GOP Senators who voted to indict Trump over warmth at dwelling
The seven Republican Senators who voted with all 50 Democrats to convict former President Donald Trump for inciting the January 6 insurrection in the Capitol are now exposed to the heat of Conservatives in their home states.
Party leaders and local GOP officials, many of whom are trying to find favor with the broad swath of conservative voters still loyal to Trump, have condemned the seven lawmakers for engaging with the rest of the party.
The criticism illustrates the strong influence Trump continues to have nationally against Republicans despite his defeat in November and subsequent refusal to admit defeat.
Polls conducted after last month’s attack on Congress continue to show that Trump has a sky-high approval rating among Republicans and that roughly half of the GOP are primarily loyal to the ex-president himself rather than the party.
The Senate acquitted Trump on Saturday after an unprecedented second impeachment process with 57 to 43 votes.
While Senator Mitt Romney, R-Utah, was the only GOP member to vote against Trump after his first trial, this time there were six more: Richard Burr from North Carolina, Bill Cassidy from Louisiana, Susan Collins from Maine Lisa Murkowski from Alaska , Ben Sasse from Nebraska and Pat Toomey from Pennsylvania.
Some of the senators, including Cassidy, have already been reprimanded by official reprimands from their state party, while many of the others are criticized by local conservatives. Cassidy was censored by the Louisiana GOP a few hours after his vote.
The backlash against Sasse, which is also expected to face formal criticism, was directly mentioned by one of Trump’s Senate defenders.
“There seem to be some pretty clever lawyers in Nebraska, and I can’t believe the United States Senator doesn’t know,” Bruce Castor Jr. said during an at times confusing address. Castor said Sasse “is facing a whirlwind, even though he knows what the judiciary thinks in his state.”
Based on previous comments criticizing Trump, local GOP chapters in several Nebraska counties have passed resolutions calling for Sasse’s criticism, according to the Lincoln Journal Star. A meeting of the state GOP to officially reprimand the senator has been postponed because of the weather, the newspaper reported.
Burr, a senior Republican whose election to condemn Trump came as a surprise to most observers, also drew fire from home-state Conservatives.
“The Republicans of North Carolina sent Senator Burr to the United States Senate to uphold the Constitution and today’s vote to condemn a process he ruled unconstitutional is shocking and disappointing,” said Republican Party Chairman Michael Whatley, in a statement.
Burr is not seeking re-election for a fourth term in the Senate. Mark Walker, a Republican aspiring to succeed him in 2022, wrote in a post on Twitter shortly after the vote on Saturday: “Wrong vote, Sen. Burr,” and added a donation message.
Toomey could also face “possible setbacks at home”, according to The Philadelphia Inquirer. The newspaper reported that in response to Toomey’s vote, Lawrence Tabas, the state’s GOP chairman, said he shared “the disappointment of many of our grassroots leaders and volunteers.”
Overall, the backlash is unlikely to cause election damage in the short term. Six of the seven Republicans will not be re-elected next year in the 2022 cycle. Only Murkowski, who has served in the Senate since 2002, faces an upcoming re-election campaign.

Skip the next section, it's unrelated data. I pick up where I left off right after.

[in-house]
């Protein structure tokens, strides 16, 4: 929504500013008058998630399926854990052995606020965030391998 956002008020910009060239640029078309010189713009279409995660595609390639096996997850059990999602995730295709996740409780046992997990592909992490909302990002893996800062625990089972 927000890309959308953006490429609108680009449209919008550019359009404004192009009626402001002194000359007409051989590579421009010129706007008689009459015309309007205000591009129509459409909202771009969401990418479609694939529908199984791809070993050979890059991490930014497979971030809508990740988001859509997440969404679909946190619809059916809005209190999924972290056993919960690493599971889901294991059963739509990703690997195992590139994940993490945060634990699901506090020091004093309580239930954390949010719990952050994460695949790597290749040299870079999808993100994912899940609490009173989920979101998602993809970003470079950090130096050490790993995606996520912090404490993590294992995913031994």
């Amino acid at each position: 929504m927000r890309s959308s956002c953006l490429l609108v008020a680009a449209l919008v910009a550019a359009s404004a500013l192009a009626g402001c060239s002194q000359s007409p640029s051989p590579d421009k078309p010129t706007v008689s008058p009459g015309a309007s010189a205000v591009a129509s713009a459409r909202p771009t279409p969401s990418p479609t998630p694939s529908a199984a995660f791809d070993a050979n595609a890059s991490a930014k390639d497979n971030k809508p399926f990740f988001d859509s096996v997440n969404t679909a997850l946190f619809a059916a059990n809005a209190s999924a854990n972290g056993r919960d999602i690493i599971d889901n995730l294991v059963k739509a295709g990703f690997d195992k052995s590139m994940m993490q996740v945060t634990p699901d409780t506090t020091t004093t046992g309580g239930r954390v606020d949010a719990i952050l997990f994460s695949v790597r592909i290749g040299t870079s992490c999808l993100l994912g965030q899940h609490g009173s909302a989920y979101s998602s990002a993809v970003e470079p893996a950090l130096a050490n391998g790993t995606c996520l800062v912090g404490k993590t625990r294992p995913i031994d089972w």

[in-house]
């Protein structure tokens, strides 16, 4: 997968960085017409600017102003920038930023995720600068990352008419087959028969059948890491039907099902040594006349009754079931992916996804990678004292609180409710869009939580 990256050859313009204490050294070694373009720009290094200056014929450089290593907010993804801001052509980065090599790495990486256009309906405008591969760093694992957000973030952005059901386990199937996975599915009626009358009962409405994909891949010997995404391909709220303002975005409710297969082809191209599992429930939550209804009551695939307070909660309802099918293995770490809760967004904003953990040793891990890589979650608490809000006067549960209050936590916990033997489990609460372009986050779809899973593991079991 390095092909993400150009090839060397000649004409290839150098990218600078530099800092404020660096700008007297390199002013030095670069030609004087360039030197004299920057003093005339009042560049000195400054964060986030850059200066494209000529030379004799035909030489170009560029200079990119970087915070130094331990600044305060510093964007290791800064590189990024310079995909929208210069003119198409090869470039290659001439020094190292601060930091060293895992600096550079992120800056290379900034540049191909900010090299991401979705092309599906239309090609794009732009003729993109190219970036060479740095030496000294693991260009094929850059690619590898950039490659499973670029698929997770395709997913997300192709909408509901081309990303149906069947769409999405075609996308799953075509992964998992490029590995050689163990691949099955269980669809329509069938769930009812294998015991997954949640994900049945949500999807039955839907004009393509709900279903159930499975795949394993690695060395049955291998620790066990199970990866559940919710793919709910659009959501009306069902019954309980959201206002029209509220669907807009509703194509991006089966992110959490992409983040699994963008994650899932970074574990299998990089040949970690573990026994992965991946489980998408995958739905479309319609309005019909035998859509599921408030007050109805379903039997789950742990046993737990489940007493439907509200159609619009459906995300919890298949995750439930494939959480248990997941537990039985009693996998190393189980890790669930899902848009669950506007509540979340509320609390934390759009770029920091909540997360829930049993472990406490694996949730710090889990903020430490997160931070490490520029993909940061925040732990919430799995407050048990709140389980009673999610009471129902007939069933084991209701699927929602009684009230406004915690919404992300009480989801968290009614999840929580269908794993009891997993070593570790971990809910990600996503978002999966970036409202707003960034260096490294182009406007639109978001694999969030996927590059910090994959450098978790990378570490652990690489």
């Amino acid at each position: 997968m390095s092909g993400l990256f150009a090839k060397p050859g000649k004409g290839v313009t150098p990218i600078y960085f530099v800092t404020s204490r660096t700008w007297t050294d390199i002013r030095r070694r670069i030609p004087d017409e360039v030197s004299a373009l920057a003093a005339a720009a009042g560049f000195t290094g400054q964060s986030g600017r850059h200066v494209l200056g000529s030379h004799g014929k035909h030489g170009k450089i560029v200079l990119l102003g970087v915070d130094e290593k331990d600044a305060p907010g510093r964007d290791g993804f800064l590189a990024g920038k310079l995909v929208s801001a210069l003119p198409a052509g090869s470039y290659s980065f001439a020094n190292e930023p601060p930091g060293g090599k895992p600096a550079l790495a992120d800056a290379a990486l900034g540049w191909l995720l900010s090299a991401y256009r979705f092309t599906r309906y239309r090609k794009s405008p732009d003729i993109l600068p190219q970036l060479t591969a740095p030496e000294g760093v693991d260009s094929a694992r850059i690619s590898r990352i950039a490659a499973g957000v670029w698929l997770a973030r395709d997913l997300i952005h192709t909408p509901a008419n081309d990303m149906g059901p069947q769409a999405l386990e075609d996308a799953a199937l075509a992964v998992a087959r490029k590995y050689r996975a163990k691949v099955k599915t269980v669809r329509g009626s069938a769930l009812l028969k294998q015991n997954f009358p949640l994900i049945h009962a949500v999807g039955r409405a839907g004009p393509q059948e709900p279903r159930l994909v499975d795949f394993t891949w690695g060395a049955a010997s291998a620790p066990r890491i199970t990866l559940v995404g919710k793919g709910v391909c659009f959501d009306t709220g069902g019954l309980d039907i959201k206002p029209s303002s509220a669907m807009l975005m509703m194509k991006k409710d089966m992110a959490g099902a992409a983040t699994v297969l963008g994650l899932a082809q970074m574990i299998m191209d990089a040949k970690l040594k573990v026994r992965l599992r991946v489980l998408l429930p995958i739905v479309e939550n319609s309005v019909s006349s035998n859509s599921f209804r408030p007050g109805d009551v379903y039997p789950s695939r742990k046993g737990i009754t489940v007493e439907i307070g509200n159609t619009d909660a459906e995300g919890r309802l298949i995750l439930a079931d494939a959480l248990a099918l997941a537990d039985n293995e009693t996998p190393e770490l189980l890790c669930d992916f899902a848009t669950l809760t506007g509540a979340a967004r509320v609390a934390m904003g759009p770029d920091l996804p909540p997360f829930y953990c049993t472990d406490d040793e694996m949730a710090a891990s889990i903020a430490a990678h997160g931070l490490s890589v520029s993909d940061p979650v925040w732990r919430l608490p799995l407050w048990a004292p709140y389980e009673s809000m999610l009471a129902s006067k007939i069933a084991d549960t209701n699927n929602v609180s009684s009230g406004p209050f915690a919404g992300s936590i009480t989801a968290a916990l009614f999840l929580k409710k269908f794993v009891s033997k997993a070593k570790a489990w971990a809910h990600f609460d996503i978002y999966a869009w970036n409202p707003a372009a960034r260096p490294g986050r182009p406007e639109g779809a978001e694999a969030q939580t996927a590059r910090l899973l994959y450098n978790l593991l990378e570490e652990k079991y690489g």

Some have speculated that the impeachment vote in Alaska could give former Governor Sarah Palin an impetus to run in a primary. Palin herself has fueled rumors that she would be entering the race.
Each of the seven Republicans who voted to condemn Trump have defended their decision in statements and posts on social media. In a video posted online before the vote, Sasse reiterated his warnings about Republicans’ loyalty to Trump, saying “Politics is not about strange worship of a man.”
Toomey admitted in a thread on Posts on Twitter that Trump’s attorneys “made several precise observations” during their arguments. But he said, “As a result of President Trump’s actions, the transfer of power from the president was not peaceful for the first time in American history.”
“His betrayal of the constitution and his oath of office required conviction,” wrote Toomey, defending his decision.
Cassidy said in an interview on ABC News on Sunday that he “tried to hold President Trump accountable” and that Cassidy was “very confident that people will move to that position over time”.
“The Republican Party is more than just a person. The Republican Party is about ideas,” he said.
CNBC has reached out to each of the seven Republican lawmakers.
Criticism of the Senators reflects previous attacks on the House Republicans who voted for Trump’s impeachment in the lower chamber. Wyoming Rep. Liz Cheney was censored by Republicans in her state after her House colleagues unsuccessfully urged her to be removed from her leadership role.
Some Republicans who didn’t even vote for Trump’s impeachment have been criticized for not being respectful enough of the ex-president. For example, Senate Minority Chairman Mitch McConnell, R-Ky., Voted in favor of the acquittal, but harshly criticized Trump’s January 6 rally speech, accusing him of being responsible for the day’s violence.
Senator Lindsey Graham, RS.C., sentenced McConnell on Sunday for the speech.
“I think Sen. McConnell’s speech obviously took a burden off his chest, but unfortunately he put a burden on the Republicans,” Graham told Fox News. “You will see this speech in campaigns in 2022.”
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